Australians are being encourage to ‘Tell It Like Kyrgios’ in the workplace and inform co-workers of who has slept with their partner.
The idea came after Nick Kyrgios told the Stan Wawrinka that fellow Australian player Thanasi Kokkinakis slept with his girlfriend.
“Workplaces are often incestuous places but people often tip toe around topics like this,” said Shelly Rogers a leading HR consultant.
“What Nick has taught us is that it’s OK to try to upset someone by shaming their partner for something they shouldn’t be ashamed about at all.”
“This is a wonderful, transparent and honest way to build team culture based on shaming half the population for behaviour men do too.”
The initiative has already been welcomed by senior male managers.
“This is a wonderful idea. As a man, the double standards that exist between men and women can only benefit me here,” said Darren Castleman, who is Head of Sales at a stationary company.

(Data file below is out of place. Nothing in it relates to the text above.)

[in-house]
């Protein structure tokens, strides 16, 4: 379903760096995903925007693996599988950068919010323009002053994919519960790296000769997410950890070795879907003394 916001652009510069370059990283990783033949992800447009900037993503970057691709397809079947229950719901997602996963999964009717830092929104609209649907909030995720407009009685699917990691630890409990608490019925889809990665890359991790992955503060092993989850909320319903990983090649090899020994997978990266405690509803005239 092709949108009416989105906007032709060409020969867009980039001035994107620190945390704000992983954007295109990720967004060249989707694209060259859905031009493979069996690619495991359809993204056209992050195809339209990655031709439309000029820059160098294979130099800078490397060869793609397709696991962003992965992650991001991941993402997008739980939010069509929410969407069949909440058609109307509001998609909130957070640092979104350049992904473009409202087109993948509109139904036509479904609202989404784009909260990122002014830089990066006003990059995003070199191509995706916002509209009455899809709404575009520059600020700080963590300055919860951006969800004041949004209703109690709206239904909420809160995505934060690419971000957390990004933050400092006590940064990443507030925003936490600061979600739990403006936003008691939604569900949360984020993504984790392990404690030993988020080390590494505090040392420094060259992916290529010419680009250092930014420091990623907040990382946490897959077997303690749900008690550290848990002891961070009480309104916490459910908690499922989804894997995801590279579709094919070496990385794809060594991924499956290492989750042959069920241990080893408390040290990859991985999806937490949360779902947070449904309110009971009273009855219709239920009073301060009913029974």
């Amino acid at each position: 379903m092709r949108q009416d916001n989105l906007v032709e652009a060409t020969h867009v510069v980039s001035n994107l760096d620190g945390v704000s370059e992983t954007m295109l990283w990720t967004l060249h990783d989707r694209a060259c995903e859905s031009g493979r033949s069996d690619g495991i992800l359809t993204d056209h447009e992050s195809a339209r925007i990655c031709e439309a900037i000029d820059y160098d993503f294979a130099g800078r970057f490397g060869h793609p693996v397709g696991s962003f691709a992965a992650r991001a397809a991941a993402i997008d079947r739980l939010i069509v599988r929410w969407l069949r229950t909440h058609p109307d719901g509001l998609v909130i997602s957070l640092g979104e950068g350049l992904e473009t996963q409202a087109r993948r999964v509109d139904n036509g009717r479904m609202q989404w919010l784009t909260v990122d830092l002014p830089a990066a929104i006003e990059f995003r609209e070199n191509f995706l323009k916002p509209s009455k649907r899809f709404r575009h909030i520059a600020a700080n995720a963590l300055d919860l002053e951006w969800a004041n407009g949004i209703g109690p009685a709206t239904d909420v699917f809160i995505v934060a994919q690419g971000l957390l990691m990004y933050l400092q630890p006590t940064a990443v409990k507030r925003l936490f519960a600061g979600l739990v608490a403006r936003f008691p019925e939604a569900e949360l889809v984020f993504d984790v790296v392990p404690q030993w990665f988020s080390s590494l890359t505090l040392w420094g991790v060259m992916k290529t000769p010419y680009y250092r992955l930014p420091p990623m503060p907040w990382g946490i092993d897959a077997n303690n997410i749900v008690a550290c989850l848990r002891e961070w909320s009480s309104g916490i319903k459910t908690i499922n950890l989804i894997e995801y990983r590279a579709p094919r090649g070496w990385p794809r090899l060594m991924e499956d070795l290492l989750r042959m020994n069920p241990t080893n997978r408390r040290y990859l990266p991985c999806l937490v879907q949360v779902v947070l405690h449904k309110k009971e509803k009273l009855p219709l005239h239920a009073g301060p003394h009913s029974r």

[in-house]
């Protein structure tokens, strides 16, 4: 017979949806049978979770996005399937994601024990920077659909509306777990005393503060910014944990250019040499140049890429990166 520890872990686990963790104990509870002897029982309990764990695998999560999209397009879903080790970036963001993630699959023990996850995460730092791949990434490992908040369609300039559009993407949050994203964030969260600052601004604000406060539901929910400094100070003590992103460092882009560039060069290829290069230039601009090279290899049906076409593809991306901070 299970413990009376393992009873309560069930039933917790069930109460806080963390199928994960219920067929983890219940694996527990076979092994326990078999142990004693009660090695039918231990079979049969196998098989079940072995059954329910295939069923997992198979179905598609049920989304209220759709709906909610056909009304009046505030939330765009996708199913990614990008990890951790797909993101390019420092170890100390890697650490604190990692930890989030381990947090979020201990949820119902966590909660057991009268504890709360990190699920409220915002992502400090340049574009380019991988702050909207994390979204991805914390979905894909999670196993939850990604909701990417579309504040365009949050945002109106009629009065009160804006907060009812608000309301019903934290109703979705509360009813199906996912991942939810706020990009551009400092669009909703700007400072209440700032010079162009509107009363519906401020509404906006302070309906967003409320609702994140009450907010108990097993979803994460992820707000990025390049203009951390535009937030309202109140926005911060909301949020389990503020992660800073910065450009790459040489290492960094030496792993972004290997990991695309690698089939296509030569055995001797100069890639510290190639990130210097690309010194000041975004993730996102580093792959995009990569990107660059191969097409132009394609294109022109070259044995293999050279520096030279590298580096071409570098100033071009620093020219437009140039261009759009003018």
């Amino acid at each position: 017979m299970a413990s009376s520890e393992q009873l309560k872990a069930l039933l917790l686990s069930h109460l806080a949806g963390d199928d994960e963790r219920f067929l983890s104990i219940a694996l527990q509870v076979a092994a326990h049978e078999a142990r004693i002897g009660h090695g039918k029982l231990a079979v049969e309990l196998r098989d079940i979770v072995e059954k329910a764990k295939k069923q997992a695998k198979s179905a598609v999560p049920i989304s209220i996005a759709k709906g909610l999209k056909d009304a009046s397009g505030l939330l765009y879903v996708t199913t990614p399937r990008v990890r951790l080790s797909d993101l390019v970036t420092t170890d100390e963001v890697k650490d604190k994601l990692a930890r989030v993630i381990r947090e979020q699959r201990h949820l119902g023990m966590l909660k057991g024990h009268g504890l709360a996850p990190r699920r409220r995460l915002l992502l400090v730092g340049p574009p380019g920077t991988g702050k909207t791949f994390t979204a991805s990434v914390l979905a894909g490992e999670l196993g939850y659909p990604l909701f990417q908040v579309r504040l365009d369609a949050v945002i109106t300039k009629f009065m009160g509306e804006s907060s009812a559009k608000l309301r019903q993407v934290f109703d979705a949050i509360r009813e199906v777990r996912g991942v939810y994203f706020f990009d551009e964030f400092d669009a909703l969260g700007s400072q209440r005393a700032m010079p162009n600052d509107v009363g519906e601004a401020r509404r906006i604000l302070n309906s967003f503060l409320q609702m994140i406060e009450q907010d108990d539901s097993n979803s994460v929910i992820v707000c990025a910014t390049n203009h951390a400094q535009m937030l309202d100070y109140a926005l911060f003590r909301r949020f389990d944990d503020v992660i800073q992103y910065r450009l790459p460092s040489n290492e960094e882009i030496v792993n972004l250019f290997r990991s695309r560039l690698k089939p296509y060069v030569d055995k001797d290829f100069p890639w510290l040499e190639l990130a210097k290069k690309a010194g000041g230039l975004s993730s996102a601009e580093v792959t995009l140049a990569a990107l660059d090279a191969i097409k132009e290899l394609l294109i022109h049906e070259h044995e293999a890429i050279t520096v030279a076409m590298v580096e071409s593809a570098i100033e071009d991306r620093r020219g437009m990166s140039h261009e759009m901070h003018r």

“I’m dead keen for word to get out that I slept with Danielle in accounts, while she’ll be treated like she’s a terrible person.”
Communications Advisor Tim Sanders said he had already told Mike in finance that he’d slept with his girlfriend at the 2009 Christmas party.
“The doctor says I’m healing nicely but that my jaw will never be the same.”
“While I was in hospital I had some time to reflect on what a horrible, horrible person I am and that I should make some changes. So I guess some good has come from ‘Tell It Like Kyrgios Day’ already.”
However, some people have described the initiative as ‘horrible’ and ‘something only awful people would do’.
Charles Bremman, a Chief Operating Officer at an ASX50 company said he was more comfortable with ‘known unknowns’ in the workplace.
“I prefer not to know what my staff do in their private lives. There’s a reason they’re private.”
“Who would do something like this anyway? That’s not how a man behaves, it’s how little boys act when they are clueless about life and full of false bravado.”
Several workplace lawyers said the initiative ‘breached every workplace policy they could think of’ and anyone doing it would probably be sacked.